Despite the fact that Classic Racing School—a seasonal business with significant fixed costs— is at the mercy of changes in track ownership and regulations, during my visits and conversations with the team I was given the sense that everything runs smoothly, everyone works in a calm yet enthusiastic environment. It’s a young team no doubt, seeing as none of the company’s six employees from the in-house mechanic to the events coordinator are above the age of 30, and their collective energy is a perfect reflection of its founder, Julien, an affable and easy-to-like 28-year-old with an infectious positive attitude. He’s trained as an engineer, but refused to surrender to the comfort of a corporate job, deciding instead to follow his dream of owning a racing team.
After an internship which allowed him to drive some Formula 1 cars from the 1980s, Julien began toying with the idea of organizing track days that celebrate the camaraderie, spirit, and style that characterized the headier days of motorsport. He’s not alone in wanting to go back in time to try his hand in 1960s and ‘70s motorsport, and his mission is to provide a means of getting there. He started by securing a student-entrepreneur loan after his internship, and then began his search for the perfect open-wheel car to use for his program, exploring vintage F1 and F2 options (too expensive), before realizing the Formula Fords really hit the sweet spot: manageable performance, reliable, and much more affordable.
He went to Lotus next, asking to buy and then eventually build copies of one of their Formula Ford race cars from the 1960s, but he says he was literally laughed out of Craig Chapman’s office (the son of Colin Chapman), who argued that the market was too small for such an idea to work. Undeterred, Julien then went to Crosslé, a company whose significant contributions to Formula Ford series and F2 have kept them afloat all these years later, making spare parts and restoring their historic cars for customers.
To sway them, Julien bought one of their original cars, a 16F, which took up almost his entire loan, and then, feeling a little over-zealous, he signed an exclusivity deal and ordered seven new cars on the spot, realizing on the flight home he had no idea how to pay for them. In a display of grit and determination fit for a character drama, Julien went to every car and track event he could, talking with participants and teams and anyone else who would listen to his pitch. Within a year, he’d gathered a solid network of collectors and drivers and offered them a chance to support the project by becoming de-facto sponsors, buying the cars outright and leasing them back to Classic Racing School in return for a rental fee, maintenance, and storage. It’s a testament to his persuasion skills that he’s found a sponsor for each of his ten cars, and a good reminder that determination and patience can pay off.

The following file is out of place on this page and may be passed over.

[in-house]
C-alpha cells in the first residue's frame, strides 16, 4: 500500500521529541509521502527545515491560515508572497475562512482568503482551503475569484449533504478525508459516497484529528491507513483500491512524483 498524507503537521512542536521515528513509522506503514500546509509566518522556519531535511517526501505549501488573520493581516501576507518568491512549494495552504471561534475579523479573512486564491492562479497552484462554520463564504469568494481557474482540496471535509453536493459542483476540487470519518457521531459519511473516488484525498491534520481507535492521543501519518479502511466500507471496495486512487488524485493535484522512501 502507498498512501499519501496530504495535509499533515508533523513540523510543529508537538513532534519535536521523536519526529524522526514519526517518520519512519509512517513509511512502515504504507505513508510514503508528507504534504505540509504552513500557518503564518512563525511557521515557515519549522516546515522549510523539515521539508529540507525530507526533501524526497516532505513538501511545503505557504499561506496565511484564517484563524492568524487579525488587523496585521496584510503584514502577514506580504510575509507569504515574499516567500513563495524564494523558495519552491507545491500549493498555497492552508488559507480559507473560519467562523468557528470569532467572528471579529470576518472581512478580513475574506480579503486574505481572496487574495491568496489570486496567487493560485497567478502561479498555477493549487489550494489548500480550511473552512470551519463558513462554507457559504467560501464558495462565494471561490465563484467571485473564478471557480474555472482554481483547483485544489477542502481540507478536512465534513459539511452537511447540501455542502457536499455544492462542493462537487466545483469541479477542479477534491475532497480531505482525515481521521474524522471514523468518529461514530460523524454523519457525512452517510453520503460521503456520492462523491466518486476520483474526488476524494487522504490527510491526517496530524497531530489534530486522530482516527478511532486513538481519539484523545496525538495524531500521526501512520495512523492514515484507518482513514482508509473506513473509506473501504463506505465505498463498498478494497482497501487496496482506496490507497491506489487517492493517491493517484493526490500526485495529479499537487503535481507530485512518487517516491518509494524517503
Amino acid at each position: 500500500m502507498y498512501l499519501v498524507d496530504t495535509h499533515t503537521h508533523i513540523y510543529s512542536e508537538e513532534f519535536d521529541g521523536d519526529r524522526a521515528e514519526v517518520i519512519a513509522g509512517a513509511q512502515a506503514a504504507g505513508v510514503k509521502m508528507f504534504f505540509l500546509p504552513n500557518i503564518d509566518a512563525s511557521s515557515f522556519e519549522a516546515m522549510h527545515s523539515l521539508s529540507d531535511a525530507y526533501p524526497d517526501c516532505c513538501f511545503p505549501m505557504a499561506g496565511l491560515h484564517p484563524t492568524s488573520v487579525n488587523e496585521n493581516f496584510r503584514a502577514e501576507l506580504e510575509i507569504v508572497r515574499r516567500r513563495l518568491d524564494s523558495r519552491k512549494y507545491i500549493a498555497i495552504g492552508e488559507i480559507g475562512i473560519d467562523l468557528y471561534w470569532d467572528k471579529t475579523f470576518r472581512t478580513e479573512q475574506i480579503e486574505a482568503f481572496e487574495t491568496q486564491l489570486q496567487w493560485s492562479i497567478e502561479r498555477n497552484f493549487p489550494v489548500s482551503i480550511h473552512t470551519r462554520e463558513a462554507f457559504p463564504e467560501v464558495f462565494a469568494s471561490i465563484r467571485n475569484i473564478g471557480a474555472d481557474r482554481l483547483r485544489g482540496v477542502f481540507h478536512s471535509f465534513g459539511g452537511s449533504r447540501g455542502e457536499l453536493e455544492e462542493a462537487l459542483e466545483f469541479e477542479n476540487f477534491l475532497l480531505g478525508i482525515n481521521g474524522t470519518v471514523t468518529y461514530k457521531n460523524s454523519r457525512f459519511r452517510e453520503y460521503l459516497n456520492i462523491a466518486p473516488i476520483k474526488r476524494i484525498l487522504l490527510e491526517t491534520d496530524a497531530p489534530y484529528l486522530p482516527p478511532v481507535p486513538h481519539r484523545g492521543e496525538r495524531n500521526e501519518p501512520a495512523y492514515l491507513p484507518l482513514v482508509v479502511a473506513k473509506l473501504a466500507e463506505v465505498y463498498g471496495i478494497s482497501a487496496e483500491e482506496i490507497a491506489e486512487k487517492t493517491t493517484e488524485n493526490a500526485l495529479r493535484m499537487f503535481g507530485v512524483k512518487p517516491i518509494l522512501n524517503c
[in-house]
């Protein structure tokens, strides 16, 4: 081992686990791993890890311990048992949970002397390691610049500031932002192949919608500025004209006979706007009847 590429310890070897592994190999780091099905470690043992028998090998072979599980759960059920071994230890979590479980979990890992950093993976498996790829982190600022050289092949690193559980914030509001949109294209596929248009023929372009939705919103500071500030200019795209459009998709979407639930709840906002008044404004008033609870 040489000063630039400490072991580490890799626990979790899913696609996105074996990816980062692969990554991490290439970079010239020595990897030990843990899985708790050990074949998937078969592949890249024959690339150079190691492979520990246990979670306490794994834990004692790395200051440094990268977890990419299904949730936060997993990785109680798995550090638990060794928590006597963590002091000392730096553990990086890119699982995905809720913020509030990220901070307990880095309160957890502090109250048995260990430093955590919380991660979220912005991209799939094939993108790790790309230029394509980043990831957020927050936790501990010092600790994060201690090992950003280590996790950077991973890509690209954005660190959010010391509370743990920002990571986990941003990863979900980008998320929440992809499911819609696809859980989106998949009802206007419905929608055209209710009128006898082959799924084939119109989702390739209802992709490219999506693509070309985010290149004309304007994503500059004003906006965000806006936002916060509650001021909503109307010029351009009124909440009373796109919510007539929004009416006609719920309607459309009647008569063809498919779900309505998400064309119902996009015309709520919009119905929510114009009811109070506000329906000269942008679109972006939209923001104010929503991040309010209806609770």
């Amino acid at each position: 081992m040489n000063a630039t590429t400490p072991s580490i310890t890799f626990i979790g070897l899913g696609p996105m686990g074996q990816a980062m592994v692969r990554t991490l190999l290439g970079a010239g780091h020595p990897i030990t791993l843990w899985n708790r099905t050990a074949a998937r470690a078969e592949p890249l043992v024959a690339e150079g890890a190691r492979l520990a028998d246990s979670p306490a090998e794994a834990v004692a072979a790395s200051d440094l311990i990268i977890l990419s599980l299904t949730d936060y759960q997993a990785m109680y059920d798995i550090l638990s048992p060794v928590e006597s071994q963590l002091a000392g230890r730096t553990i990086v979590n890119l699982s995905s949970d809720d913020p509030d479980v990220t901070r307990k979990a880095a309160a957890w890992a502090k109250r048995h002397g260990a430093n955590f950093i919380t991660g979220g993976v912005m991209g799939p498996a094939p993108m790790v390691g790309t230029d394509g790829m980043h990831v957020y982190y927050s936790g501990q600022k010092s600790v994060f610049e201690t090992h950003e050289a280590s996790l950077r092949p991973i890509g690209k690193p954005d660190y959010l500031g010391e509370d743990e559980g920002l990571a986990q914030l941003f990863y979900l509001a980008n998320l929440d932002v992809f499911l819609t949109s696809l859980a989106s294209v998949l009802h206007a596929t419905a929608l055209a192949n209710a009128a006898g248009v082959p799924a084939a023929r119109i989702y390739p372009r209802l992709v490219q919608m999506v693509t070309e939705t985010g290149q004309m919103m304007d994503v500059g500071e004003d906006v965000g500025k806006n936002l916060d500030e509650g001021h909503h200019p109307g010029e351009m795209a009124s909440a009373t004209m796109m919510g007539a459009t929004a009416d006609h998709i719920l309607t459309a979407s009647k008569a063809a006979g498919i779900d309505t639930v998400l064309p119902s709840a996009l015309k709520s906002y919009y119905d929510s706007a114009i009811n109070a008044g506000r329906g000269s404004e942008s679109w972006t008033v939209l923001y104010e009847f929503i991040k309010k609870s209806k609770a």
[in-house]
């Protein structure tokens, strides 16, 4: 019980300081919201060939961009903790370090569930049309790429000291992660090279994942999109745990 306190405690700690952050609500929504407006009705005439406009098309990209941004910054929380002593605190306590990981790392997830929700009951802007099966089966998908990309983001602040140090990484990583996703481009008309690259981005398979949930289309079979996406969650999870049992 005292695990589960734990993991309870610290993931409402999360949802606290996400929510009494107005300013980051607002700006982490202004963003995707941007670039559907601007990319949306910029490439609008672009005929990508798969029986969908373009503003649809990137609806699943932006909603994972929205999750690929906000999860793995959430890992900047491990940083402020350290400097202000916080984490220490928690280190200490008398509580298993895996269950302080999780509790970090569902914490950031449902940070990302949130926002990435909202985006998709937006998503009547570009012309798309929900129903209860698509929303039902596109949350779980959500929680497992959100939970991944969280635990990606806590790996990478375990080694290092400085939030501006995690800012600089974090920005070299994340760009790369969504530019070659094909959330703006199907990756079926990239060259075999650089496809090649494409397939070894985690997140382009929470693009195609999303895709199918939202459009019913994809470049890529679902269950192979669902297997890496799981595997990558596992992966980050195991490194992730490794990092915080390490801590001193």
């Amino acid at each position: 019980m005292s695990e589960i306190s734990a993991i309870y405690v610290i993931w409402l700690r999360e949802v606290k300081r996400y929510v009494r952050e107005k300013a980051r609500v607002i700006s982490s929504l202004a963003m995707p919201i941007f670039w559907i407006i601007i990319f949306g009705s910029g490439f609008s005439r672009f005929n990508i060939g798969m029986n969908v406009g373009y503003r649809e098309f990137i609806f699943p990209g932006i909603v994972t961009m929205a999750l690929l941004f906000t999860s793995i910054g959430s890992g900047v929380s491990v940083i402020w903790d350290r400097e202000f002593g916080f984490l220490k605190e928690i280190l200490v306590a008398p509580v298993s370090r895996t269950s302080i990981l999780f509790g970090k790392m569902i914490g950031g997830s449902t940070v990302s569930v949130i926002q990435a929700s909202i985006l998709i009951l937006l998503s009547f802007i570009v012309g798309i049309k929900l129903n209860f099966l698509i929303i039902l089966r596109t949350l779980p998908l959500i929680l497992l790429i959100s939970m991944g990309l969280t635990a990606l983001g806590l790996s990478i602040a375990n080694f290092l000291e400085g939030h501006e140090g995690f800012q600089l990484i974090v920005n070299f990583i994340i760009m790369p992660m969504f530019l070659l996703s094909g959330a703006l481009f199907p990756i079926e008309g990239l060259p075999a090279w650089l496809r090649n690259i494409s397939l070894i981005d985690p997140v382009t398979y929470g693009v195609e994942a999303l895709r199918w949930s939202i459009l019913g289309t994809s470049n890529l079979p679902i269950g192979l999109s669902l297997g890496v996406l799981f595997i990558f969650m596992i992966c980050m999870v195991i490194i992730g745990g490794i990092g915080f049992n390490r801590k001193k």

With Classic Racing School’s reputation well established now with a solid base of clients and sponsors, Julien is already thinking about the company’s next steps. With the ambition of offering more premium experiences, he’s building a period-correct Formula 2-inspired car, exploring opportunities to run events in the UK and the US, and managing a growing list of customers eager to join the Competition Experience that’s already in place. The long-term goals are to become a key player in the historic racing preparation market, and fulfilling his dream of running a race team, but in this sense with multiple types of cars and drivers.
During our snow-covered visit, he was in the midst of preparing a client’s semi-lightweight Jaguar E-Type, with a Ferrari 355 Challenge and a Ford GT40 waiting in the back for their own restoration work, so all indications point to another of his dream’s crossing over into reality.